1. bcparkison says:

      I play with paper too. Different kind of dirt…ink not compost.lol

      1. Ali says:

        A lovely way to relax.

    2. Ali says:

      Card-making is very therapeutic isn’t it? I have a colleague who runs workshops and I introduced my daughter to these. Every now and again we all sit around the table making cards, and it is such a lovely way to spend a morning.

      1. Yes! Classes at my new neighborhood store will be a great way to make friends too!

  2. What a wonderful way to prepare for winter, and I say don’t feel bad about the amount of bulbs you have. There are many unhealthy addictions out there that kill people. Your obsession with flowers, plants and gardens is wonderful.

    I have an indoor growing tent. It has a 300watt daylight UV lamp and a usb fan, and my plants are growing wonderfully. I need to replant my fig tree today. I’m excited about that.

    1. Ali says:

      That is fabulous. Growing things brings such a lovely sense of excitement and anticipation and satisfaction. Plants demand so few of our resources that it never feels like a burden.

  3. Claudette says:

    Some lovely colour and form there Ali.

  4. Valonia says:

    I completed a history degree a couple of years ago and seeing certain reflections of the past in the present world has added to the fear I feel as to where we’re all headed. The allotment is where we go to calm ourselves too. I’m not actually sure what we’d do without it. We may have been too eager and planted our tulip bulbs way too early though!
    Thanks for the lovely post, and bringing calm into our morning.

    1. Ali says:

      You are most welcome, Valonia! I am with you there; there is nothing like the garden to bring a sense of calm in an uncertain world. Am sure your tulips will be fine. At least they are planted! I still have a cardboard box full in the garage. I can’t get a spade in the soil in some of my beds because it is so dry.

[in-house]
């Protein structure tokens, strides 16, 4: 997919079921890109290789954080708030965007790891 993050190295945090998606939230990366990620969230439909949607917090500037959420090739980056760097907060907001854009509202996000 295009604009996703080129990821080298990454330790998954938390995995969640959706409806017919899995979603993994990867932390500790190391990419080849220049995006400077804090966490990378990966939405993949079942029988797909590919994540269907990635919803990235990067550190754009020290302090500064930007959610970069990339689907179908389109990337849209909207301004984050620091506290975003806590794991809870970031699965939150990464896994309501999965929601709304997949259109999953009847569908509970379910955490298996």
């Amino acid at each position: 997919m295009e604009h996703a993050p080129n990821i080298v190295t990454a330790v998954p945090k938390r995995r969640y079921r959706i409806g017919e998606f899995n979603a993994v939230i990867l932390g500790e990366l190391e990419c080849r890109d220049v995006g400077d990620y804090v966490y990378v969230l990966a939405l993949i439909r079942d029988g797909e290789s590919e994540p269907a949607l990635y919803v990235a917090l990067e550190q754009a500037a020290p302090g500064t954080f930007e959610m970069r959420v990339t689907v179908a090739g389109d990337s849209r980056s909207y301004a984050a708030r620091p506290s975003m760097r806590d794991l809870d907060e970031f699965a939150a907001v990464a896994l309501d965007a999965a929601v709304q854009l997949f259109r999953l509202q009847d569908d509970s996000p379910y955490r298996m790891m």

5. Heyjude says:

    I got all my bulbs planted last week on a gorgeous sunny day, just before storm Callum hit us! I had a lot to plant as I wanted some for the front of the house (normally that has two containers with tulips), plus more dwarf daffs for the back. Hoping that they will come back year after year, though as they are in pots I guess I shall have to remove/replace at some point. Looking at your cutting beds I am wondering whether I should completely clear both of my raised beds as they are very untidy now with nasturtiums, strawberries and marjoram running riot!

    1. Ali says:

      There comes a point for me when I decide they aren’t giving me pleasure any more, and that’s when I clear them to make way for the next generation!

  6. bcparkison says:

    Ket word here is organised….I’m not. Maybe once I finish digging out all of the mess of several neglected years I will see what can happen.You are such an inspiration.

    1. Ali says:

      Bulb-planting is one of my favourite garden jobs, so I do make sure I get those orders in!